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First Look: Nested Hyper-V Virtualization in Azure v3 Virtual Machines

Saturday, July 15, 2017

Nested virtualization has finally arrived on Azure. It is available on Dv3 and Ev3 virtual machines. This enables a lot of scenarios. For instance, you can run a VM inside a VM, and Windows containers can now run with Hyper-V isolation.

The most exciting part about nested virtualization coming to Azure for me is I can finally run a fully functional dev machine in the cloud. This is particularly useful because I want to set up VMs with Windows, Visual Studio, Docker (Linux and Windows) for presentations and demos. Prior to this, I had to run a lot of my Docker presentations from my laptop.

I might even want to run a dev machine in the cloud instead of on Parallels on my Mac.

Enabling nested Hyper-V

Prior to the v3 series VMs, when we try to enable Hyper-V on Windows 2016 or Windows 10 running in a VM on Azure, we get this error:

hyperv error

We can now create VMs using the new Dv3 sizes and the machines will have nested Hyper-V enabled. For existing VMs, we can easily switch them to Dv3 by stopping them completely (deallocate them); then selecting the new SKU:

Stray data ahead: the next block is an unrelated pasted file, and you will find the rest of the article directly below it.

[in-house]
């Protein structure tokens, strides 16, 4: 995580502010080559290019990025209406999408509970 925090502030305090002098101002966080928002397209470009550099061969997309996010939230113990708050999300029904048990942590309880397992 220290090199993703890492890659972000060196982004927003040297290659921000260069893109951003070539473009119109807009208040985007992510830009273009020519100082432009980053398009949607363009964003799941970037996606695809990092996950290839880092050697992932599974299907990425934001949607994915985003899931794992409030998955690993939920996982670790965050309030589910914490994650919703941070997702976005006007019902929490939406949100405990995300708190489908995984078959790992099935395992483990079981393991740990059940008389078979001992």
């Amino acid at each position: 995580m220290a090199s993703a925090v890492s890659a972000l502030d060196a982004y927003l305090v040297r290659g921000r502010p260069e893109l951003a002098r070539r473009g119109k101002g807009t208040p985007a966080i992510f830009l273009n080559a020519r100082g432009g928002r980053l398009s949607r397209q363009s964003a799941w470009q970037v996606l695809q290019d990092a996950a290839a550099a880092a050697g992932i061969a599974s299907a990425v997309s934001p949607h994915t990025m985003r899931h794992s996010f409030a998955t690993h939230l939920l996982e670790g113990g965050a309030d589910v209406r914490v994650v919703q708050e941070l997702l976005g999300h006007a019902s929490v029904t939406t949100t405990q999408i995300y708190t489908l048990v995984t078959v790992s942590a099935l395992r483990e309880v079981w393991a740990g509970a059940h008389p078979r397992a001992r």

change size

Now when the machine boots up, we can enable Hyper-V in the operating system. On Windows 2016, we can do this using the Add Role wizard. On Windows 10, we can add Hyper-V via the "Turn Windows Features On or Off" window.

install hyperv

Hyper-V containers

Hyper-V containers run in a higher level of isolation than standard containers. This may one day also allow us to run containers with kernels different than the kernel on the host machine (run Linux containers in Windows, for instance).

Windows 10 also requires Windows containers to run with Hyper-V isolation. Before nested Hyper-V came along, we couldn't run a Windows 10 VM in Azure and use Windows containers.

To start a container in Hyper-V isolation, we use the exact same docker run command, except with an additional flag: --isolation=hyperv (this is optional in Windows 10 as all containers are run in this mode by default).

hyperv container

Linux containers in Windows 10 with Docker for Windows

Docker for Windows installs the Windows Docker client and daemon on Windows 10. It also installs a Linux Hyper-V VM to run Linux Docker containers. We were not able to run Linux containers on Azure VMs prior to the arrival of v3 series VMs.

Now on a Dv3 VM, we can run Docker for Windows and start Linux containers:

linux containers

We can also switch to Windows containers. As we mentioned above, Windows 10 requires Windows containers to run in Hyper-V isolation so this wasn't possible before nested virtualization.

switch to windows containers

Emulators in Visual Studio

Visual Studio Emulators, such as the one for Android, require (you guessed it) Hyper-V. This, too, is possible now with nested virtualization:

android emulator

VM in a VM

Of course, I couldn't pass up the opportunity to try running Windows XP on a VM inside my Windows 10 Azure VM. That also worked!

windows xp

windows xp